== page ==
Pacific Island Pigs

The pig followed human colonization of the pacific, so why did it get to the Polynesian islands, but miss out on reaching New Zealand until European contact? Or did it?

I got alerted to this through a web search turning up a paper from 2001 by Melinda S. Allen, Elizabeth Matisoo-Smith and Ann Horsburgh, researchers at Auckland University, who became interested as an outgrowth of the genetic work of Matisoo-Smith and colleagues on the ancestry and historic dispersal of the kiore (Polynesian rat).

Their paper begins "Pig was one of three animal domesticates in prehistoric Polynesia, transported from Near Oceania into Polynesia as far afield as the Hawaiian Islands by the region's earliest colonists."

Summarising Allen et al
Humans introduced pigs into New Guinea at an unknown date with archeological traces from 6000 BP, or perhaps much earlier, and "By 3000 BP, pig had been dispersed to West Polynesia (including Fiji) by Lapita-pottery bearing populations, along with dog, chicken, and the Pacific Rat." They spend some time discussing the absence of the pig from Easter Island and New Zealand, then got into discussing mitochondrial DNA analysis which unfortunately went over my head in places, but if I read them correctly they have been unable to do mitochondrial DNA analyses on ancient bone samples, but on modern pigs they have tests that distinguish Polynesian from European pigs and the New Zealand kune-kune pig corresponds to neither breed.
No pigs on Easter Island (Rapanui)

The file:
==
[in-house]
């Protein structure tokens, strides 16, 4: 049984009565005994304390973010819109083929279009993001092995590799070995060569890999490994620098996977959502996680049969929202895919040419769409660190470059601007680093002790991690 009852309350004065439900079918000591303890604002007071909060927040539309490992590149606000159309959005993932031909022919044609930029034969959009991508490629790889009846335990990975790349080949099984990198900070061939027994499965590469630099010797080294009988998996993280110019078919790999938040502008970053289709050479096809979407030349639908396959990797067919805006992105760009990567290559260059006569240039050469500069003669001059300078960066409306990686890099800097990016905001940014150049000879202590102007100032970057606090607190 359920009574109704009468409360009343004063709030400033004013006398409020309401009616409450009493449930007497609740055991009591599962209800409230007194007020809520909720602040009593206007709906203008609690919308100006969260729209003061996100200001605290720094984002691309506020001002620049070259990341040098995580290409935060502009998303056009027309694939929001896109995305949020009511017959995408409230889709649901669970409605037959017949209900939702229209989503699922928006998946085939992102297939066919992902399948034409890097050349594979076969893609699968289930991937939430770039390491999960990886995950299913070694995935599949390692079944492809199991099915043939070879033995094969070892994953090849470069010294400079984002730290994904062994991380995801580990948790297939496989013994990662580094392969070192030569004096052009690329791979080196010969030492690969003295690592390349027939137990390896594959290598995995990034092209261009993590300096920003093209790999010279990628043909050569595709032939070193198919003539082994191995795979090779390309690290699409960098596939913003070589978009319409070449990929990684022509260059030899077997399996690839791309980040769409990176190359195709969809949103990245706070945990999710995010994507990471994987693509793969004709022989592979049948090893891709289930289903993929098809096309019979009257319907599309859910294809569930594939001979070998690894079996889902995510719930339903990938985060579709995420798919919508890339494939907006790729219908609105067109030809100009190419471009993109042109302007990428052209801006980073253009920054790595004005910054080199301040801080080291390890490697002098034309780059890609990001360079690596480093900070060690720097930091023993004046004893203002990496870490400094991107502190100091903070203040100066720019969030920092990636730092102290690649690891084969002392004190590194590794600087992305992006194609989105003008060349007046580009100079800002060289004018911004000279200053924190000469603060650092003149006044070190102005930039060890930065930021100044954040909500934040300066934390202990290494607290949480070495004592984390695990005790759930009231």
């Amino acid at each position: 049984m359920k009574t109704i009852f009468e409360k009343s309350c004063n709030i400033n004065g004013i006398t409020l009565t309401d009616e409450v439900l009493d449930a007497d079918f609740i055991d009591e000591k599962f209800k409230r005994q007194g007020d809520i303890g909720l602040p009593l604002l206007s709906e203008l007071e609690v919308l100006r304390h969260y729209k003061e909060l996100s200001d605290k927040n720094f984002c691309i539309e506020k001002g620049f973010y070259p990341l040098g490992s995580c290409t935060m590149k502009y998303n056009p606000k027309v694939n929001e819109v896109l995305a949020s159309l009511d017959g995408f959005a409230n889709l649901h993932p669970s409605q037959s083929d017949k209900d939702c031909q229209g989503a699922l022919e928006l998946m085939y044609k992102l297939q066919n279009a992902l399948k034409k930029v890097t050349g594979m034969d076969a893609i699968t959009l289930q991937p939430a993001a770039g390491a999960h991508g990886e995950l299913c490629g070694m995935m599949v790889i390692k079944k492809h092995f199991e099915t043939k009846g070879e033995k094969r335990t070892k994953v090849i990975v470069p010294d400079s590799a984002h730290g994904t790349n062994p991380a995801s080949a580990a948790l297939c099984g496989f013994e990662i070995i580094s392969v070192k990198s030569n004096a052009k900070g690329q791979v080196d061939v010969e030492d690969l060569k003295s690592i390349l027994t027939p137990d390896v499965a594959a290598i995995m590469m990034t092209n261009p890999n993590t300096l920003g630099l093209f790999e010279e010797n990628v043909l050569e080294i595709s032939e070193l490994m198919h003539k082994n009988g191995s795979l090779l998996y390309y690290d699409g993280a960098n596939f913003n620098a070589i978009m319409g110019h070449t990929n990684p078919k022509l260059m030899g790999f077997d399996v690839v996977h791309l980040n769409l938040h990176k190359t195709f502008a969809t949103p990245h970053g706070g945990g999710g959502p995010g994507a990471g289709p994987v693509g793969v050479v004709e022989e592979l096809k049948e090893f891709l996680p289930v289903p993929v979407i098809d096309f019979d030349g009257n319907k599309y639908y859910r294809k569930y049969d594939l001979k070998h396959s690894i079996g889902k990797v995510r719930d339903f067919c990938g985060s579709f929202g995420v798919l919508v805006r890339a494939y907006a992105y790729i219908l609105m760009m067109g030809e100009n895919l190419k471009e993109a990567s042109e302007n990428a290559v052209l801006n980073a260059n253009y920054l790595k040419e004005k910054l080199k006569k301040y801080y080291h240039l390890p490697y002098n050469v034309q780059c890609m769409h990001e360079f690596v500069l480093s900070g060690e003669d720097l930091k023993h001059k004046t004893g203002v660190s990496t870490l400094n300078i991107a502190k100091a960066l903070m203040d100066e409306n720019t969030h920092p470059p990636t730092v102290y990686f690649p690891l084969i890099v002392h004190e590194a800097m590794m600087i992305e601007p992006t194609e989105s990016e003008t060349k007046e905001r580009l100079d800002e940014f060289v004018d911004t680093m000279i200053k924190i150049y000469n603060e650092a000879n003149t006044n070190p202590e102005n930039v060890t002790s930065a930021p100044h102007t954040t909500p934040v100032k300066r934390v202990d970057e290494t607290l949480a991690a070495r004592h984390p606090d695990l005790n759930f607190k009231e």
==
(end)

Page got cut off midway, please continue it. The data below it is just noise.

"In general, there is a decline in flora and fauna as one moves from the large, rich Melanesian islands, to the smaller and more remote Polynesian ones. Rapanui is the extreme of this rule. In ancient times, livestock consisted of the Polynesian chicken and rat (Kio`e), there being no evidence of either pigs or dogs." G. McCall

Pigs in New Zealand

So if the Polynesian ancestors of the Maori had pigs were there pigs in New Zealand before European contact? Apparently not

"There is a most interesting Maori reference to pigs in the journals of Sir Joseph Banks, who accompanied Cook on his first voyage to New Zealand. Near the North Cape of the North Island in December 1769, Cook's Tahitian interpreter, Tupaea, was told by the local Maoris that N.W. by N. or N.N.W. was a large country to which some people had sailed to in a very large canoe, the passage taking up to a month.

"From this expedition some members returned and told their countrymen that they had seen a country where people ate hogs. And for these animals they used the same name, Booah, as is used in the Islands.

"Though Tupaea ridiculed the story, claiming that it could only be believed if they had brought back pigs to prove it there is a good reason to regard this as a memory of a return voyager to Tonga, Samoa, or even the lower Islands." -- Percy Tipene

OK, if the pig wasn't here before the Europeans, and isn't a European or Polynesian breed, where on earth did Cook get them from? If seems possible he didn't. Percy Tipene's paper suggests that the ancestor of the kune-kune may well have been introduced by later European visitors. Presumably supplanting the porkers introduced by Cook's expedition.

And finally

What happened to the Polynesian chicken? Enquiring minds want to know.


Bruce Clement is a keen domain name investor and commentator. You are free to copy this article under the http://creativecommons.org/licenses/by-nd/3.0/ licence as long as you publish it unchanged and link either to Bruce's blog at http://kiore.blogspot.com/ or to his hub site at http://www.clement.co.nz/

Tags: polynesia